Downtown Phoenix warehouse reborn as state-of-the-art Grant Street Studios, where ASU artists create and inspire one another
Editor's note: This story is being highlighted in ASU Now's year in review. To read more top stories from 2016, click here.
Ceramic cows are taking over an old warehouse in downtown Phoenix where artist Elliott Kayser has his studio: small, painted cows spotted with little bumps in contrasting colors, medium-size cows giving birth to shiny golden calves, a large terracotta relief of cows on a modern cattle farm.
In a different part of the same historic building, Alvin Huff works on a massive steel sculpture threaded with and entangled by rope. He says he’s inspired by existence in macro and micro scales, the ecological view of things vs. DNA and the way things are structured.
The two artists are graduate students in ASU’s School of Art, and although their work doesn’t look anything alike, both say they’re influenced by the place where they produce it: Grant Street Studios. Once destined to become rubble, the 100-year-old structure now serves as the state-of-the-art center of activity and production for graduate fine arts programs in ASU’s Herberger Institute of Design and the Arts. And the public is invited to see the space from 6-9 p.m. the first and third Fridays of each month, including during this week's First Friday's art walk.
Kayser calls it “a beehive of sorts. The creative energy around here is buzzing, and there’s an opportunity for dialogue with artists from other disciplines.”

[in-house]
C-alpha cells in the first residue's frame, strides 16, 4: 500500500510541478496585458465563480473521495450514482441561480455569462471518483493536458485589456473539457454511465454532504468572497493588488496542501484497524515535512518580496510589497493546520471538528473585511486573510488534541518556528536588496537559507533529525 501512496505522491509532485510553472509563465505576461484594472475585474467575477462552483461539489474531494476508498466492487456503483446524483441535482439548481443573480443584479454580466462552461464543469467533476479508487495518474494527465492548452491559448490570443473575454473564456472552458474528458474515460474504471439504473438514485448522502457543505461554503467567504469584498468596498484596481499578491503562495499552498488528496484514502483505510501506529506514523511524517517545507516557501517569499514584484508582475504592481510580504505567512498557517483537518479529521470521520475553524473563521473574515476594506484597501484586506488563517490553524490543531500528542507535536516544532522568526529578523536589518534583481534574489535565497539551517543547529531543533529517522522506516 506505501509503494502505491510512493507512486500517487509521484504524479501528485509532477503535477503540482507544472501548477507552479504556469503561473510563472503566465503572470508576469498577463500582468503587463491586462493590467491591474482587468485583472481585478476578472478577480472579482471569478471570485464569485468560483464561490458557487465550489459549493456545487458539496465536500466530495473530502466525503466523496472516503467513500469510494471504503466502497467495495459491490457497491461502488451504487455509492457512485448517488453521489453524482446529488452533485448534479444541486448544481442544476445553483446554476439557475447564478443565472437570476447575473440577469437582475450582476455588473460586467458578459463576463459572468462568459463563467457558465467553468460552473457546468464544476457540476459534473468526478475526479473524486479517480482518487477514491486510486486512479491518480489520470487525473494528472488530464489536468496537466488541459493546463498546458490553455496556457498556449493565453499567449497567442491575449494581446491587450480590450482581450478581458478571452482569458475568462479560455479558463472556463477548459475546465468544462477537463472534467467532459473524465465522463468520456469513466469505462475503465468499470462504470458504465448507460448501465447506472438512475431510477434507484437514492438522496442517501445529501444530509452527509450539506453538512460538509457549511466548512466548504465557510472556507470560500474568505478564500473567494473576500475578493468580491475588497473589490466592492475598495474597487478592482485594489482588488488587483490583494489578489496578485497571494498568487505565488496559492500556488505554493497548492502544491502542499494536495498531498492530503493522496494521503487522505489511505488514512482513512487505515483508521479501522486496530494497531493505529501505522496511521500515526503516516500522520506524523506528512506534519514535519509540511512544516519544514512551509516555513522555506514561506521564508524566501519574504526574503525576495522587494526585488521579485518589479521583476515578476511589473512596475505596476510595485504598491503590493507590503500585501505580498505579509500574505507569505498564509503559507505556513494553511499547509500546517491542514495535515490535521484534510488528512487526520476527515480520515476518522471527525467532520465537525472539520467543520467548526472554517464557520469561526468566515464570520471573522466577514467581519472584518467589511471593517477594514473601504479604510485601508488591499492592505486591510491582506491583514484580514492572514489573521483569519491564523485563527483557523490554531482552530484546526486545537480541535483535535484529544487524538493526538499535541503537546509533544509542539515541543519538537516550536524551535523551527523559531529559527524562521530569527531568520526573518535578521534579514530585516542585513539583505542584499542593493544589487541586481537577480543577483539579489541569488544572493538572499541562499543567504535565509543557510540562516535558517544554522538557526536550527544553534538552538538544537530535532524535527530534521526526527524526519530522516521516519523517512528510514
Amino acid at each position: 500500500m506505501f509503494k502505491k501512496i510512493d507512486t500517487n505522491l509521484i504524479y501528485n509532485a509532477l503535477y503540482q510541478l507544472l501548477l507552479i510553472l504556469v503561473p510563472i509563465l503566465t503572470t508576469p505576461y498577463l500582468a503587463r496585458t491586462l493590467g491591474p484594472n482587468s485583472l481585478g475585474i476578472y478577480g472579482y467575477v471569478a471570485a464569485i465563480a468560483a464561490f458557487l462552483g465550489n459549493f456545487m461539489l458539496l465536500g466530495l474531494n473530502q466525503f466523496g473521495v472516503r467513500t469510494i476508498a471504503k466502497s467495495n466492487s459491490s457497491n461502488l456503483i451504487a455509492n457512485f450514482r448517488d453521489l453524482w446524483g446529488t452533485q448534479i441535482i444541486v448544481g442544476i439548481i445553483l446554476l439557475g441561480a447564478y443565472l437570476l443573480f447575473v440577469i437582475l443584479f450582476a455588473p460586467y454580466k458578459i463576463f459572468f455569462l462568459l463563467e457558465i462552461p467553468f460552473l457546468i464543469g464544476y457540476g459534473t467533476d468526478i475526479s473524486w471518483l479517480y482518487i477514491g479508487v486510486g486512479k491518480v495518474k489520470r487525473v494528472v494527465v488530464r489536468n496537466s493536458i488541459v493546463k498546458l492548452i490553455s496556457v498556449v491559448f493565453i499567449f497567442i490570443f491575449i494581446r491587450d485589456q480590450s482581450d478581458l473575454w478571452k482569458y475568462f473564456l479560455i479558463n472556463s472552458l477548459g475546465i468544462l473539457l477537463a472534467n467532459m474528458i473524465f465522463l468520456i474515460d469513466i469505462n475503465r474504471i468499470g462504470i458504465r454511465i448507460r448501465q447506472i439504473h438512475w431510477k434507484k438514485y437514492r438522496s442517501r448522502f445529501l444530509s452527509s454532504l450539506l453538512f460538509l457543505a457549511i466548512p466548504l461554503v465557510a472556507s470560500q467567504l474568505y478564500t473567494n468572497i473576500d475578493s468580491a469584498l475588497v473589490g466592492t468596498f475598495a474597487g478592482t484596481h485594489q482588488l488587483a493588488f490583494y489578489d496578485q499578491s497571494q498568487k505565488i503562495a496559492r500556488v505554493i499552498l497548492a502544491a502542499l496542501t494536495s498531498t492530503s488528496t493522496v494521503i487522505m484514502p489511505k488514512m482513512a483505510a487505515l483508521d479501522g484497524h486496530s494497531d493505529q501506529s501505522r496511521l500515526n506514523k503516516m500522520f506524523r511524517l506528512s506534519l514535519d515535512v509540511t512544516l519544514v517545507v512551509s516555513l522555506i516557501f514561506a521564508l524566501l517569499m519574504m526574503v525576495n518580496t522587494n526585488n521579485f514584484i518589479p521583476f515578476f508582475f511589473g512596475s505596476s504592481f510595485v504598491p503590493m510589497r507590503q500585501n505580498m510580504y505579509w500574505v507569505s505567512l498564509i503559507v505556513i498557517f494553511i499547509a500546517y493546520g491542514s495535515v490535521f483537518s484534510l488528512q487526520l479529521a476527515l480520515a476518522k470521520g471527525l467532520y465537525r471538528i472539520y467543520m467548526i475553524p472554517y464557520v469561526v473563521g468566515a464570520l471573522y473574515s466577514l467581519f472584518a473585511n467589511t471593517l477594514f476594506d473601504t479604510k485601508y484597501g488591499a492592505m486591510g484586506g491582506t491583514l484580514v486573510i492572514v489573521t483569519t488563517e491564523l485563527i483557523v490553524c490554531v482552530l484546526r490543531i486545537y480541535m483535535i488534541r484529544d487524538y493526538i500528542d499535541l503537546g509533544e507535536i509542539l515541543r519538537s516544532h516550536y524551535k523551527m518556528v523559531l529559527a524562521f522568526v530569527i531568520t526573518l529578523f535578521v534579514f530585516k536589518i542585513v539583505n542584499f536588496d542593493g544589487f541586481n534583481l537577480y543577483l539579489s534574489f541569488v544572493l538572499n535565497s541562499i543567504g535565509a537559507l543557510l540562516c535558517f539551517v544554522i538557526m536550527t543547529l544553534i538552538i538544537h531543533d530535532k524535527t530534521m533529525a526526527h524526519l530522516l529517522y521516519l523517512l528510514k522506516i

Huff agrees, saying: “I like that we have all the different departments together. It’s good to be inspired by other people, and I like to see them grow. We kind of mentor each other.”
A sampling of artists at Grant Street Studios; see their fuller video stories later in this story. Videos by Deanna Dent/ASU Now
Originally constructed by Paul Litchfield's Southwest Cotton Company in 1917-18, the sprawling two-story building at 605 E. Grant St. later housed Karlson Machine Works. By 2004 — when artist and developer Michael Levine bought the warehouse — it was, in his words, “bulldozer bait.”
Three years of restoration led to the building receiving the grand prize in the 2007 Governor’s Heritage Preservation Honor Awards: “Levine achieved a standard of rehabilitation that is rarely met,” judges wrote, “due to his skill in blending the contemporary with the historic fabric.”
Recognizing an extraordinary and extraordinarily well-situated space, ASU School of Art Director Adriene Jenik arranged to move graduate programs in painting and drawing into the building in 2014, along with the Step Gallery, and a critique space.
In their new home, the MFA students enjoyed spacious individual studios with high ceilings and natural light, wireless internet connections and the flexibility to accommodate special needs and equipment. Almost immediately, Grant Street Studios became part of the thriving downtown Phoenix arts scene, linking students with established professional artists and downtown gallery spaces.
Jenik says that Herberger Institute Dean Steven J. Tepper, who arrived at ASU a few months after the first programs moved to Grant Street, “got the vision that was being put forward, and he supported it 100 percent.”
In fact, the School of Art’s presence in downtown Phoenix dovetails with Tepper’s vision for a design and arts corps that will serve the city, an initiative designed both to invigorate Phoenix and to give students the real-world experience they need to realize their ideas in a practical setting.
Between 2014 and 2016, other School of Art graduate programs in fine arts also migrated from Tempe to Phoenix, including intermedia, sculpture, fibers and photography, together with the Northlight Gallery, which showcases photographic work.
In the spring of this year, ASU purchased the building from Levine, which made it possible for the ceramics program to move into the space as well. The printmaking program, meanwhile, is scheduled to make the move downtown in 2017.